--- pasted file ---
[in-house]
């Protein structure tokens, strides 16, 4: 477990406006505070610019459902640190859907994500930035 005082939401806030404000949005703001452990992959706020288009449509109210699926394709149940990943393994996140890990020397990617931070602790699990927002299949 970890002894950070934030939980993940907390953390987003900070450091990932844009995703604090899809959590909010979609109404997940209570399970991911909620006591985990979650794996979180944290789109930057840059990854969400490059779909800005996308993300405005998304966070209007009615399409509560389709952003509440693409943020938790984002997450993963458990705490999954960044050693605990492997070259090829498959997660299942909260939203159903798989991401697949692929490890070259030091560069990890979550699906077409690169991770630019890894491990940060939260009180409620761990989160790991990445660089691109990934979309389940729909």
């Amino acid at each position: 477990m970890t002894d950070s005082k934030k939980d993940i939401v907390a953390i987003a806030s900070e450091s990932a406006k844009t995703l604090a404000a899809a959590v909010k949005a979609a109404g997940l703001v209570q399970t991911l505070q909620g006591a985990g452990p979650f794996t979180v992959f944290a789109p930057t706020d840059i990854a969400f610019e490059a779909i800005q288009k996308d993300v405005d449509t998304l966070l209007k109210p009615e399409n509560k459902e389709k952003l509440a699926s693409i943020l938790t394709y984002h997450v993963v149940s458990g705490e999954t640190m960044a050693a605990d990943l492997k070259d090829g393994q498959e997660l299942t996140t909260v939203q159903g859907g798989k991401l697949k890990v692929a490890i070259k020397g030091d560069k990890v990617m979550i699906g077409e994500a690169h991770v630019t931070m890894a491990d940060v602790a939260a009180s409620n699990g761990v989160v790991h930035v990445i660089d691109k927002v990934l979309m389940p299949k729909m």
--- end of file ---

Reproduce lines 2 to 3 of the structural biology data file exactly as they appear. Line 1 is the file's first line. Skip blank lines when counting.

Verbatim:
């Protein structure tokens, strides 16, 4: 477990406006505070610019459902640190859907994500930035 005082939401806030404000949005703001452990992959706020288009449509109210699926394709149940990943393994996140890990020397990617931070602790699990927002299949 970890002894950070934030939980993940907390953390987003900070450091990932844009995703604090899809959590909010979609109404997940209570399970991911909620006591985990979650794996979180944290789109930057840059990854969400490059779909800005996308993300405005998304966070209007009615399409509560389709952003509440693409943020938790984002997450993963458990705490999954960044050693605990492997070259090829498959997660299942909260939203159903798989991401697949692929490890070259030091560069990890979550699906077409690169991770630019890894491990940060939260009180409620761990989160790991990445660089691109990934979309389940729909």
């Amino acid at each position: 477990m970890t002894d950070s005082k934030k939980d993940i939401v907390a953390i987003a806030s900070e450091s990932a406006k844009t995703l604090a404000a899809a959590v909010k949005a979609a109404g997940l703001v209570q399970t991911l505070q909620g006591a985990g452990p979650f794996t979180v992959f944290a789109p930057t706020d840059i990854a969400f610019e490059a779909i800005q288009k996308d993300v405005d449509t998304l966070l209007k109210p009615e399409n509560k459902e389709k952003l509440a699926s693409i943020l938790t394709y984002h997450v993963v149940s458990g705490e999954t640190m960044a050693a605990d990943l492997k070259d090829g393994q498959e997660l299942t996140t909260v939203q159903g859907g798989k991401l697949k890990v692929a490890i070259k020397g030091d560069k990890v990617m979550i699906g077409e994500a690169h991770v630019t931070m890894a491990d940060v602790a939260a009180s409620n699990g761990v989160v790991h930035v990445i660089d691109k927002v990934l979309m389940p299949k729909m």